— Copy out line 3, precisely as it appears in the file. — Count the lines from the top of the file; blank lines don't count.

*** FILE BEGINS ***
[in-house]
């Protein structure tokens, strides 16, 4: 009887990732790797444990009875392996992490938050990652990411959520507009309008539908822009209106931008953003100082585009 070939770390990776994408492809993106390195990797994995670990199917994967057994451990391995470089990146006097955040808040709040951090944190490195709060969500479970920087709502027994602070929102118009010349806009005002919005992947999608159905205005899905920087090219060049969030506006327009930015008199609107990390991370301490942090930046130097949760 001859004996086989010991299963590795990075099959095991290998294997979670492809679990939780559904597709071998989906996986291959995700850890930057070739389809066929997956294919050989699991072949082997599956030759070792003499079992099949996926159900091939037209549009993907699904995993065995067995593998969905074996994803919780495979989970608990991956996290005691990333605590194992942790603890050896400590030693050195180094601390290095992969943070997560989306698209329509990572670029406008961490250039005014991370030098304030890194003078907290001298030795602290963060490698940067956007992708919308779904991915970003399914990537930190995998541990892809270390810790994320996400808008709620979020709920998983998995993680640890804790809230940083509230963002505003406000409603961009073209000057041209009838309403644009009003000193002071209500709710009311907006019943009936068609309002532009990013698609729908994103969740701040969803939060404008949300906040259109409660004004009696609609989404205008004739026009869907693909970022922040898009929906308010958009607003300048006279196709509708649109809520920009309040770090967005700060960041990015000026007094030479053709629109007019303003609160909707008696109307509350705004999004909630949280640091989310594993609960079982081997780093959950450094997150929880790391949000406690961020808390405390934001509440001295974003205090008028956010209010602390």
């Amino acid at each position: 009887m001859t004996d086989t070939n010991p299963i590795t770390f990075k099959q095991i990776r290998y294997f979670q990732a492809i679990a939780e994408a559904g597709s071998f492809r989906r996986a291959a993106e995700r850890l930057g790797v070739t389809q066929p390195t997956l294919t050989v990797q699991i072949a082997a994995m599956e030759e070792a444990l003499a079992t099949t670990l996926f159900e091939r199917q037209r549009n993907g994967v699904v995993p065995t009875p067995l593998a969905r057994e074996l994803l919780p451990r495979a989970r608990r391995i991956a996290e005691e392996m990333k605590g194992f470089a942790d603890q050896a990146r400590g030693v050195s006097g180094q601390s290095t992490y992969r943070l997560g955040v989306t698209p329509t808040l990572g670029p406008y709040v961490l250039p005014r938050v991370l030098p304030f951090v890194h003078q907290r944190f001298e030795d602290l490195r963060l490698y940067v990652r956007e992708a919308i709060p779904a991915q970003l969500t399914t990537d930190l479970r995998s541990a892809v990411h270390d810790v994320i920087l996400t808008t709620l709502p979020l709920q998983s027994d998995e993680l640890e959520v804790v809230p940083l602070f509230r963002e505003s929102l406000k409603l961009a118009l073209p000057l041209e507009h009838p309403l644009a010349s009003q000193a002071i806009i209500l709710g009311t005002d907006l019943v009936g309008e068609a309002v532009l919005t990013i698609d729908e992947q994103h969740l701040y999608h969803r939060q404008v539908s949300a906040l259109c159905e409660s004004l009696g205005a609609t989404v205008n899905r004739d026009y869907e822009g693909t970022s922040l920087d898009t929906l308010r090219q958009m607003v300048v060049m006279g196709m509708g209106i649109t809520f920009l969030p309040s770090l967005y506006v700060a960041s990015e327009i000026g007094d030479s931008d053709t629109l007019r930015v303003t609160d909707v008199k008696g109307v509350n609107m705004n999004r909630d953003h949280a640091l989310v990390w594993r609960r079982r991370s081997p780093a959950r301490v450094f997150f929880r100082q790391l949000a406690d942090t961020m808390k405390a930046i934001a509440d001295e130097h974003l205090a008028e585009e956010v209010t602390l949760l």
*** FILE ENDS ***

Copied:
């Amino acid at each position: 009887m001859t004996d086989t070939n010991p299963i590795t770390f990075k099959q095991i990776r290998y294997f979670q990732a492809i679990a939780e994408a559904g597709s071998f492809r989906r996986a291959a993106e995700r850890l930057g790797v070739t389809q066929p390195t997956l294919t050989v990797q699991i072949a082997a994995m599956e030759e070792a444990l003499a079992t099949t670990l996926f159900e091939r199917q037209r549009n993907g994967v699904v995993p065995t009875p067995l593998a969905r057994e074996l994803l919780p451990r495979a989970r608990r391995i991956a996290e005691e392996m990333k605590g194992f470089a942790d603890q050896a990146r400590g030693v050195s006097g180094q601390s290095t992490y992969r943070l997560g955040v989306t698209p329509t808040l990572g670029p406008y709040v961490l250039p005014r938050v991370l030098p304030f951090v890194h003078q907290r944190f001298e030795d602290l490195r963060l490698y940067v990652r956007e992708a919308i709060p779904a991915q970003l969500t399914t990537d930190l479970r995998s541990a892809v990411h270390d810790v994320i920087l996400t808008t709620l709502p979020l709920q998983s027994d998995e993680l640890e959520v804790v809230p940083l602070f509230r963002e505003s929102l406000k409603l961009a118009l073209p000057l041209e507009h009838p309403l644009a010349s009003q000193a002071i806009i209500l709710g009311t005002d907006l019943v009936g309008e068609a309002v532009l919005t990013i698609d729908e992947q994103h969740l701040y999608h969803r939060q404008v539908s949300a906040l259109c159905e409660s004004l009696g205005a609609t989404v205008n899905r004739d026009y869907e822009g693909t970022s922040l920087d898009t929906l308010r090219q958009m607003v300048v060049m006279g196709m509708g209106i649109t809520f920009l969030p309040s770090l967005y506006v700060a960041s990015e327009i000026g007094d030479s931008d053709t629109l007019r930015v303003t609160d909707v008199k008696g109307v509350n609107m705004n999004r909630d953003h949280a640091l989310v990390w594993r609960r079982r991370s081997p780093a959950r301490v450094f997150f929880r100082q790391l949000a406690d942090t961020m808390k405390a930046i934001a509440d001295e130097h974003l205090a008028e585009e956010v209010t602390l949760l």